Aug 31, 2011
The Pastoral Constitution on the Church in the Modern World urges men and women build a better world, upholding the inviolable God-given right to life, promoting the dignity of every person, and advancing the common good (#33-46). This mandate however is initiated in the Garden of Eden (Gen 1:26-27). In the beginning and out of love, God brought time out of eternity and the spark of life that burst forth into the void. Here, “the reality of creation as a whole has become a monstrance of God's real presence” (Hans Urs von Balthasar: “The Glory of the Lord” I:420). Beauty “sheds its light outward from it; here is “the masterpiece of divine fantasy, which puts all human fantasy to naught” (Ibid., I:172). Creation sings with unique eloquence: He created the universe, who is the refulgence of his glory, the very imprint of his being” (Heb 1:3). God contemplates, blesses, and pronounces it as “very good” (Gen. 1:31).
The Creation Narrative
God, who is beyond masculine and feminine notions, reveals the Divine Self in the Hebrew scriptures in masculine ways; God is Adonai (Lord), Melech (King), Avinu (Our Father). This is a figurative and not a literal way of speaking about the ineffable source and creator of the universe. In the creation narrative handed down in the Judeo-Christian tradition, Jews and Christians inherit this limited vocabulary which helps us to speak of God who is beyond all human language. In the Genesis creation story, God creates out of nothing, ex nihilo, outside of the Divine Self. In the creation myths of feminine deities, however, the womb of the mother-goddess sets the linguistic pattern conveying a sense that she has given birth to an already divinized world. In the creation myth, feminine deities emerge from the womb. Here we have a pantheistic cosmology. This is foreign to the Judeo-Christian tradition in which creation, though an image of God, is not God. It participates in the attributes of God. The affirmation that creation is God, and that God is creation is known as pantheism. Still, God’s glory, power, providence, majesty, and mercy are alive and active in our world, and our world lives in God, for “in him, we live, and move, and have our being (Acts 17:28). The Creator-Spirit is not merely present in all things but providentially at work in them always and everywhere.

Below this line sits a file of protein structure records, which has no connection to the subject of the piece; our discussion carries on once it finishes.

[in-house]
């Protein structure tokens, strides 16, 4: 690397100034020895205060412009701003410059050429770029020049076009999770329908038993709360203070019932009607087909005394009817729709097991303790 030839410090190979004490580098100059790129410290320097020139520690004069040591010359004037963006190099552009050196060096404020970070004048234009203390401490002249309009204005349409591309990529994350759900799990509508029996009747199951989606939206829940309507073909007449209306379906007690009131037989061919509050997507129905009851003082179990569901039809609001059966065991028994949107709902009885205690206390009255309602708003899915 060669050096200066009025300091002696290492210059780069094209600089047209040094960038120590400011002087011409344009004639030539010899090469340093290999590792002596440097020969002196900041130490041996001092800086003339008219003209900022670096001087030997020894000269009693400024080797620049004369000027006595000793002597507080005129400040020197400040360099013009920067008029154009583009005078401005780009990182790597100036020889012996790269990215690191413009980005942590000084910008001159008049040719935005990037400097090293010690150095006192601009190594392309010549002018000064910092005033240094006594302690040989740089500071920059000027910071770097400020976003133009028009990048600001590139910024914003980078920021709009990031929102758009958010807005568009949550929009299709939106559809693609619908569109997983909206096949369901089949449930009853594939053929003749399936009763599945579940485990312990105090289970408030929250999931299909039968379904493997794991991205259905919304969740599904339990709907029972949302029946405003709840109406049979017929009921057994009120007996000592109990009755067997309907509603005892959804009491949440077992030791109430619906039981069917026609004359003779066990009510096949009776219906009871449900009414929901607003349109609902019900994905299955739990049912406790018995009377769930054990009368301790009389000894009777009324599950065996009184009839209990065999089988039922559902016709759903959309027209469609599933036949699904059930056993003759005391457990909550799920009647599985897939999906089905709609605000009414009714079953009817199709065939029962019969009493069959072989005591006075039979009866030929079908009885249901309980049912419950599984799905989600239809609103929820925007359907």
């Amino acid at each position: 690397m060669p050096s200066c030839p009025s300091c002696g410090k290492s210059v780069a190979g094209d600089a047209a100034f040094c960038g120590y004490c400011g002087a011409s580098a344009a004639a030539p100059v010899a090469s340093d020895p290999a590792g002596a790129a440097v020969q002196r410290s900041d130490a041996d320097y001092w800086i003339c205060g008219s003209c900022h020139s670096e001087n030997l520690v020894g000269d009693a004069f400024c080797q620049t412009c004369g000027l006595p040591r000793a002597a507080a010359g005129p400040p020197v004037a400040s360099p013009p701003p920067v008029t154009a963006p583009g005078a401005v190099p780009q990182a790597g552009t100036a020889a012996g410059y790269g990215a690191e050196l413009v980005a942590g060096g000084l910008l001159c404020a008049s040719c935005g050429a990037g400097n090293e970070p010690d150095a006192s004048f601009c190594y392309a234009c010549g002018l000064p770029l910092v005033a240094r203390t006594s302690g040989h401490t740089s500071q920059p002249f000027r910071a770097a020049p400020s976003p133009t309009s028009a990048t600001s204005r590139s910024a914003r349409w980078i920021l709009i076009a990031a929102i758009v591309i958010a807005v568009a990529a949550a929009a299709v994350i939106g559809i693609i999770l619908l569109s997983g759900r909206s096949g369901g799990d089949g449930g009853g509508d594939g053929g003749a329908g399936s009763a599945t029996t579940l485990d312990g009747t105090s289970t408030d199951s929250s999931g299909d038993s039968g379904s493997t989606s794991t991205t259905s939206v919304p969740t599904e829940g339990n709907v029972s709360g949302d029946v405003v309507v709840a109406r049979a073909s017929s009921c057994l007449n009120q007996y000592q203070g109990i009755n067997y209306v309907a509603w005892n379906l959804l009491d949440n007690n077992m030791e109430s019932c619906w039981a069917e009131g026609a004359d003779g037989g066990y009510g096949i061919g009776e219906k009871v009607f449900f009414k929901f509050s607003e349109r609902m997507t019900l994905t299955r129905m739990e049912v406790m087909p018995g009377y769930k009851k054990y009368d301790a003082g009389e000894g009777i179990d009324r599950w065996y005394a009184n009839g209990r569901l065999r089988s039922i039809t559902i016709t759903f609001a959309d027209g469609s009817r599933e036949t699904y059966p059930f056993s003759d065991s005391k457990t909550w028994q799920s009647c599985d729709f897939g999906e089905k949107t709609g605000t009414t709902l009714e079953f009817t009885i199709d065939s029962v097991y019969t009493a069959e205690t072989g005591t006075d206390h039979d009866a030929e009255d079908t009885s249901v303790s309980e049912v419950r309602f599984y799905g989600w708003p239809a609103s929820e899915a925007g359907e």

The Primeval Atom: the “Big Bang”
Sir Fred Hoyle coined the term, “the big bang,” a jocular and perhaps derisive way of speaking about “the primeval atom,” studied by Fr. George LeMaître (d 1966), the French physicist, astronomer, and Roman Catholic priest. He proposed that the expanding universe originated with a primeval atom or, as he called it, “the exploding egg.” Scientists have determined that, from the very outset, the cosmos was tailor-made for men and women. This means that “if the precise details of [its] expansion and contraction had been even minutely different from its present calculation, there would be no galaxies, no stars, no life. Men and women would not exist.” (John Haught, “God in Modern Science,” New Catholic Encyclopedia (1989) 18: 179.
Adam and Eve were the first king and queen of creation, a phrase used in the Byzantine Rite ceremony and sacrament of marriage. They were called to live in the garden of plenty as active and self-conscious beings to preserve, conserve, and oversee the garden and not merely consume its fruits. As descendants of Adam and Eve, we are created in God’s image, “a little lower than gods, wonderfully, beautifully made;” we are “crowned with glory and honor,” capable of marveling at the glory of the Lord (Ps 8:5; Ps 139:14). Each of us is an energy, a unique dynamism, endowed with faculties of memory, understanding, free will, wonder, and creativity, capable of discerning God’s plan, and of choosing between good and evil. We live in two worlds, the sensory and the spiritual, but we are called to participate in the divine life and to collaborate with God in fructifying the earth.